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Re: [help-GIFT] A layman experiments on GIFT

From: MUELLER Henning
Subject: Re: [help-GIFT] A layman experiments on GIFT
Date: Thu, 06 Jun 2002 16:35:47 +0200


thanks for doing this experiment with GIFT.

Is the database freely available that you did the tests with? It would
be interesting to compare gift with other systems and also to get some
quantitative tests, not just qualitative ones. There is a lot of
literature about evaluating retrieval systems.

As David pointed out, gift is only using global and local color and
texture characteristics. There is no cheating with using filenames or
scanner signatures for the queries and no object or shape features are
used, either.

Color and texture features are equally weighted, so the system does not
favor color for retrieval as you suggested.
Our eyes are simply much more used to find similaries with respect to
colors than with respect to textures when comparing images. 
You can execute the queries with using exclusively one of the four
feature groups or any combination to find out more about the origin of
the similarity scores.

We would, of course, be happy to find developers for features such as
shapes or object features based on segmentation. The features that are
currently used are relatively simple and we know that they have
shortcomings for certain query tasks.

We are really happy about all comments from people using gift!

Cheers, Henning

"I. Wronsky" wrote:
> A layman experiments on GIFT
> Abstract: State of GIFT v0.1.8 on a specific domain of human
>           images is reported.
> It is well known that humans are interested in looking
> at pictures of humans. Content based image retrieval
> systems to aid in the image finding process, and should
> therefore be successful in real-life settings where
> both the content and queries reflect true user interest.
> To evaluate the current usability of GIFT on such a setting,
> we collected several thousand images of one or more human
> specimen, depicting such activities that are usually perceived
> as interesting for an average human network user. We base
> this assumption on the popularity and commercial success of
> such images.
> Due to their origin, many of the collected images had a natural
> clustering, where each group contains images having the same
> photographic source, featuring essentially just one situation
> and the same background setup. We call these clusters "photo sessions".
> Across different clusters, however, the photographing equipment,
> scanner hardware, lighting conditions, resolutions, postprocessing,
> objects, and so on, are naturally very diverse. On the other hand,
> the pictures are semantically very alike: humans are the primary object.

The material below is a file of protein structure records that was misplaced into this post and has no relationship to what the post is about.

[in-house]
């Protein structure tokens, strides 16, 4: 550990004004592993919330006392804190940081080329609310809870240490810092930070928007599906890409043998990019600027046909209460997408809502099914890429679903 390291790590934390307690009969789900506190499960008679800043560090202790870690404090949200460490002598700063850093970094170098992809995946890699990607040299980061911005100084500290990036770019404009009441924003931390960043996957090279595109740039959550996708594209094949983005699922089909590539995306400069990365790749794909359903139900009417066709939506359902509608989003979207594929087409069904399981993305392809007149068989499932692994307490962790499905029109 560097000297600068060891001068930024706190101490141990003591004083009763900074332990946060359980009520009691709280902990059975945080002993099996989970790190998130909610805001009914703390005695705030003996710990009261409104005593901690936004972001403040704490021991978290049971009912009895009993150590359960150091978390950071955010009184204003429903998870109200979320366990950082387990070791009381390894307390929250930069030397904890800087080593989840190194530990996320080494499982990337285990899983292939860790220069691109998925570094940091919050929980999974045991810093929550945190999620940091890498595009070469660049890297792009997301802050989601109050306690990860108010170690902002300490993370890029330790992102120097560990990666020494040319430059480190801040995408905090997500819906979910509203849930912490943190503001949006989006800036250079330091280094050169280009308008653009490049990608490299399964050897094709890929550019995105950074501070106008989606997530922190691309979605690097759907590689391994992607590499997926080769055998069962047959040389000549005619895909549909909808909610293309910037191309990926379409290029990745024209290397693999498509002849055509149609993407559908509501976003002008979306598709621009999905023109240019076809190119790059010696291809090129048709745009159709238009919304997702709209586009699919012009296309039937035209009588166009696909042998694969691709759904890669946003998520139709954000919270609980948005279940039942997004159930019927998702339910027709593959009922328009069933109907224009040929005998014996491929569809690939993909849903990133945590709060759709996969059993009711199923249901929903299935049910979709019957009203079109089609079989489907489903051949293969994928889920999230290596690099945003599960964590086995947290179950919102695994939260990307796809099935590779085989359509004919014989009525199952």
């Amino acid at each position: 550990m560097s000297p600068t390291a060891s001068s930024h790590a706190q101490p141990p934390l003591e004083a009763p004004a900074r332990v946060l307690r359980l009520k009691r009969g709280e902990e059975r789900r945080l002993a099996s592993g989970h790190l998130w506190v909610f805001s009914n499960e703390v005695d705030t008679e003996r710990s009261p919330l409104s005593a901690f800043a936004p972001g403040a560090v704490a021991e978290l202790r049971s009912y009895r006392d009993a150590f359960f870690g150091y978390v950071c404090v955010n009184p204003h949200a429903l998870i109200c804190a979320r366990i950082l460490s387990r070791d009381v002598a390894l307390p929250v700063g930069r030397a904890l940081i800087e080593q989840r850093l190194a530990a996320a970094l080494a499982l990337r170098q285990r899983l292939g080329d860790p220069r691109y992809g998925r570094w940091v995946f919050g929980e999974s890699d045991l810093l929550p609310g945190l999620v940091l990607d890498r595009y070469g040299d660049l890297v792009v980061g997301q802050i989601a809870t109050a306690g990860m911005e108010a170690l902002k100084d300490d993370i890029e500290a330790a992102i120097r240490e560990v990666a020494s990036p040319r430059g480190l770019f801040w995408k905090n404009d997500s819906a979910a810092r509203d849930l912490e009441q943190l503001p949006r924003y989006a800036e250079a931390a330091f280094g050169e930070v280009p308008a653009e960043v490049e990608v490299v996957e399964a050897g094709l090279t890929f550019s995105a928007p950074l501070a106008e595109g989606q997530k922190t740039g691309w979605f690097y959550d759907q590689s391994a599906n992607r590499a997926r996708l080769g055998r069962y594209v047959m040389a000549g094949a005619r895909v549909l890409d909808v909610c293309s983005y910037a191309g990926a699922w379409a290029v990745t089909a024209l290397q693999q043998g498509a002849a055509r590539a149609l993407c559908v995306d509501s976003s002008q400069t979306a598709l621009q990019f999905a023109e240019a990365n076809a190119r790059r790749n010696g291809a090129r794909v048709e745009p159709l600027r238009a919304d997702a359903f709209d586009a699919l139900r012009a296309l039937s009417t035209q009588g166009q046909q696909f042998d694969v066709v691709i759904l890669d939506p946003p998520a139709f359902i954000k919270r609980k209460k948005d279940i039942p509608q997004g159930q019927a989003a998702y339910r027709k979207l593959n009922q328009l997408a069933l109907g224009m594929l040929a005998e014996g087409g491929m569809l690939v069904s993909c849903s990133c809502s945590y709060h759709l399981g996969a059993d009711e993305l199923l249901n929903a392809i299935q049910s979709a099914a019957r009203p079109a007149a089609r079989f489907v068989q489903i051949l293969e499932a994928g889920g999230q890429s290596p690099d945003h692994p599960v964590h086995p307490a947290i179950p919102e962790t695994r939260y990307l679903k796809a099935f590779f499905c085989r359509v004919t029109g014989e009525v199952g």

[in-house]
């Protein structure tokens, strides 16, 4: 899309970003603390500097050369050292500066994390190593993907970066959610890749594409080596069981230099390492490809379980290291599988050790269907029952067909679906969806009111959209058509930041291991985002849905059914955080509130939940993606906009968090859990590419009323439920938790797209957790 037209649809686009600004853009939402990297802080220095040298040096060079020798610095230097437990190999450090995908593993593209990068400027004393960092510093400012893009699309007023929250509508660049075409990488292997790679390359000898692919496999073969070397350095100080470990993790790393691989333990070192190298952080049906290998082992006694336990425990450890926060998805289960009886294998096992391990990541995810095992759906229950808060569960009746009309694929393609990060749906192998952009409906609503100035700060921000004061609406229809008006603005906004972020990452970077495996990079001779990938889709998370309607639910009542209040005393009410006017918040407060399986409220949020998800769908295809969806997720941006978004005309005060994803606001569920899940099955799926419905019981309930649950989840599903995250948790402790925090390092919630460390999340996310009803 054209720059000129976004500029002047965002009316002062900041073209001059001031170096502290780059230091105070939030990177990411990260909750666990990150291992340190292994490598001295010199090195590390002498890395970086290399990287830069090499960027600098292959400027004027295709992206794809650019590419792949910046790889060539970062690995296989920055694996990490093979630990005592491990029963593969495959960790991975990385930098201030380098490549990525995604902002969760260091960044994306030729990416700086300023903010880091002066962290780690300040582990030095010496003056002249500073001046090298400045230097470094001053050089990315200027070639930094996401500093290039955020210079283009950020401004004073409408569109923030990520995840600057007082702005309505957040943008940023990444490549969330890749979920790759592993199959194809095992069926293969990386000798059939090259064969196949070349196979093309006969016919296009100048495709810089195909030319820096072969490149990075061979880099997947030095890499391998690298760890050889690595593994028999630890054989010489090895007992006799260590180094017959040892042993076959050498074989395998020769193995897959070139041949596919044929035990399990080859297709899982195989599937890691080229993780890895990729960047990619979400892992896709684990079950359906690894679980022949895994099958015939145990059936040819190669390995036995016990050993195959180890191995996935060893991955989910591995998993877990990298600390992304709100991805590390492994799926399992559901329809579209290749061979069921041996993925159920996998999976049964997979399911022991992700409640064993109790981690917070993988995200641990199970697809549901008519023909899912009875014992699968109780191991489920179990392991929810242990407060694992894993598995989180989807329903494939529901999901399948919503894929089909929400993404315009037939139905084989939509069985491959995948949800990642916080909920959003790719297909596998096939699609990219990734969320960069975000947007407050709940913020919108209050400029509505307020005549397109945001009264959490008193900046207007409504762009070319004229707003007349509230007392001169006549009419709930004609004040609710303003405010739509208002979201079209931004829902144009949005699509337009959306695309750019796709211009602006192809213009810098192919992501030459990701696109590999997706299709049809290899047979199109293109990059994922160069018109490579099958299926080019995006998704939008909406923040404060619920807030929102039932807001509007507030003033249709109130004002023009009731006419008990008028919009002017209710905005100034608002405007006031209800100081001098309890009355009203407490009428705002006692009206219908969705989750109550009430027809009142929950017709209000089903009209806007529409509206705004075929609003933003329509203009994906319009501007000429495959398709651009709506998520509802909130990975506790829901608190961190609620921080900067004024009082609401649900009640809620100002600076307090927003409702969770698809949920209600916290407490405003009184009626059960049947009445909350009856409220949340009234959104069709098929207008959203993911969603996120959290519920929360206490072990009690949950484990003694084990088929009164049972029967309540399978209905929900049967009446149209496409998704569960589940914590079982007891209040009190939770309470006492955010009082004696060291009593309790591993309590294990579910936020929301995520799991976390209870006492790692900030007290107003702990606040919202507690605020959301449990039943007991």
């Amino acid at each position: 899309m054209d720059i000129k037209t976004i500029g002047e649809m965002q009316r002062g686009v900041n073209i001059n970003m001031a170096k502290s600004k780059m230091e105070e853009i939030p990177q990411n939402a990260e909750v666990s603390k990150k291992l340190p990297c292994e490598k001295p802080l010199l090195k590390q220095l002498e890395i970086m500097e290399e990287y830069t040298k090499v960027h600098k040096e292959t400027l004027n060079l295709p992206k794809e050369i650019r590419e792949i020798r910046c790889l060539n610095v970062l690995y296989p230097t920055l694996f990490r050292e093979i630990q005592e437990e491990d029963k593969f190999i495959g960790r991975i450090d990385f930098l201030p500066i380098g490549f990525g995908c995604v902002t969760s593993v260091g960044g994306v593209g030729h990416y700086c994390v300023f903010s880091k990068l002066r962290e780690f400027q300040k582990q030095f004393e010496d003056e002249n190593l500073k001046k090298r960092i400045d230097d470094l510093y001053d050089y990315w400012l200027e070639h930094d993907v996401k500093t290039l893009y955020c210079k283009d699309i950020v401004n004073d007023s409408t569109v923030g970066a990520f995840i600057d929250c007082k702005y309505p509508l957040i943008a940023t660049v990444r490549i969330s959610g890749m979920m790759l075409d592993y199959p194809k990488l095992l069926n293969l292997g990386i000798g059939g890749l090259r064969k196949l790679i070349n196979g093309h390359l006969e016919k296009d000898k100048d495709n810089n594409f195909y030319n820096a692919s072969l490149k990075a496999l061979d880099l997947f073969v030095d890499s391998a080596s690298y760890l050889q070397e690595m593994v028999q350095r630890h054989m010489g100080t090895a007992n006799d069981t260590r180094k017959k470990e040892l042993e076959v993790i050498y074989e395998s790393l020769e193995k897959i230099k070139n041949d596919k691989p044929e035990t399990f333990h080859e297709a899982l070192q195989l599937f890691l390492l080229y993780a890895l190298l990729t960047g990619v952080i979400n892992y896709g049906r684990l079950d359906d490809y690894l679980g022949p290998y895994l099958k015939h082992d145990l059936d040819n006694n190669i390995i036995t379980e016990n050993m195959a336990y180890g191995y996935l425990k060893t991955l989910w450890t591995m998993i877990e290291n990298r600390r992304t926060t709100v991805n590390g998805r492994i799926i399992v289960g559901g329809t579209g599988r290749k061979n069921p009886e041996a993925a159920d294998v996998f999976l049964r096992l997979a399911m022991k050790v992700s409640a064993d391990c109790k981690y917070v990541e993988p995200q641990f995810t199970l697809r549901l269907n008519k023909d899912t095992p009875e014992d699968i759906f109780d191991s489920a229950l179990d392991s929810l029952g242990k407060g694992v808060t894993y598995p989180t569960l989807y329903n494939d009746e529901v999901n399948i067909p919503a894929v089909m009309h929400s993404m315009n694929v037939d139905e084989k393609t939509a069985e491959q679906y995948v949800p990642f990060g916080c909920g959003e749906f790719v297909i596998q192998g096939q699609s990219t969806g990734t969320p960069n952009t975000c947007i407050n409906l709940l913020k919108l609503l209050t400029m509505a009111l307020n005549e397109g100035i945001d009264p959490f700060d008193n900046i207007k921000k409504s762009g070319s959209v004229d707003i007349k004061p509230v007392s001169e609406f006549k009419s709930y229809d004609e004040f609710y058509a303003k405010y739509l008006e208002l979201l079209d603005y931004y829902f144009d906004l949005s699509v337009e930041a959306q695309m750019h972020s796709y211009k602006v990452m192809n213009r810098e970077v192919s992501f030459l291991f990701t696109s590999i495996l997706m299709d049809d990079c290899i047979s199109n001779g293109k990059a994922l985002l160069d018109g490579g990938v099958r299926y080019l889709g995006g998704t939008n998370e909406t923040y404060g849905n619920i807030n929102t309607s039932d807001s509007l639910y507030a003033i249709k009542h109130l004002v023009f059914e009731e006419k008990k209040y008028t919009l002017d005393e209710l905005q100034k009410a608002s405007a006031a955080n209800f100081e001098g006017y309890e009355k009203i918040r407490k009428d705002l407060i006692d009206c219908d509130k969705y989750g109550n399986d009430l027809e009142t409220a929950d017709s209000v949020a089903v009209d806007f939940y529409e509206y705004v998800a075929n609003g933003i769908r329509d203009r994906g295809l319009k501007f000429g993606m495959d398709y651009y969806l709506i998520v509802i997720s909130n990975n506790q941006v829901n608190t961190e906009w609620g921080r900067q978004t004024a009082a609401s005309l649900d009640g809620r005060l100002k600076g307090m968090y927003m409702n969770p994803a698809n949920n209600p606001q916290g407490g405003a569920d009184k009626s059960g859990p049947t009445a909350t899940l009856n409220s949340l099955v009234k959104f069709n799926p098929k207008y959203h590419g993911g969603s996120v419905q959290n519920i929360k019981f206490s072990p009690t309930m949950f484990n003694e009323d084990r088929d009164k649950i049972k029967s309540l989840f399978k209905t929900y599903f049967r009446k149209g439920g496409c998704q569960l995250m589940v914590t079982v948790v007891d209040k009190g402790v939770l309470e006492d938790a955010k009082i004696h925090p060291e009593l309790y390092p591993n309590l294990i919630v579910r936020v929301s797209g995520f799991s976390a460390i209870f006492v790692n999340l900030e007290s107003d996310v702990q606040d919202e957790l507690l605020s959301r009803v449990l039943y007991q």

> As it was our purpose to do the evaluation as laymen, we
> maintained our objectivity by skipping all gift-related technical
> papers. That is, we remain blissfully ignorant to the feature
> extraction mechanisms and the distance/matching metrics used.
> It is now possible - unfortunately with very little or no
> precision, and lots of subjectivity - to relate our trivial
> findings.
> The primary method stated by the Charmer GUI, "separating normalisation"
> is seemingly unable to find cross-cluster images with perceptual
> similarity. If, for example, a human in a certain pose is
> presented, the query will not result in various pictures
> of other humans in similar poses, even though such exist
> in the database. Selecting more query images and excluding
> some results does not particularly help, and the couple
> of positive hits can be accounted to random. The matching
> is also relatively insensitive to clothing, hair style
> or other apparel which might be thought of as a reasonable
> matching criteria by a human user.
> However, when presented with a query image belonging
> to a cluster (photo-session), GIFT is able find lots
> of images belonging to the same cluster, even if their
> visual similarity is limited to the general atmosphere. Its
> not known (to us) whether GIFT does this by relying on the color
> histograms, resolution or even some signature left by the
> scanner hardware or image postprocessing (we do not even
> discount the possibility of GIFT cheating by the filenames,
> as we have not verified the source code or bothered to
> rename the images).
> A success on in-cluster images can be useful if GIFT is evaluated,
> for example, on the corel datasets where all images belonging
> to the same class ("sunset") might have a similar color scheme
> and general atmosphere. Unfortunately, when querying about humans
> on a real-life human database, this capability is virtually useless,
> because the images are already clustered to photosessions at
> their sources, and after one image is found, the rest are
> usually nearby. Particularly, they tend to share same filename
> prefix.
> Based on this, the layman performing an evaluation of GIFT
> will most likely think that the current method relies
> almost entirely on color, and less on texture, and very little
> on object shapes or relations whatever. It is an interesting
> avenue for future work to design open-source systems that can
> adequately utilize information of shapes and object relations.
> Of additional practical interest is the applicability
> of such systems in meaningful real-life settings.
> ---
> ps. any feedback is welcome. ;) ;)
> _______________________________________________
> help-GIFT mailing list
> address@hidden

     Henning Mueller, Computer Vision Group
     Computer Science Department, University of Geneva
     24, rue du General Dufour, CH-1211 Geneva 4, SWITZERLAND  
     Phone : +41(22)705 7633; fax: +41(22)705 7780

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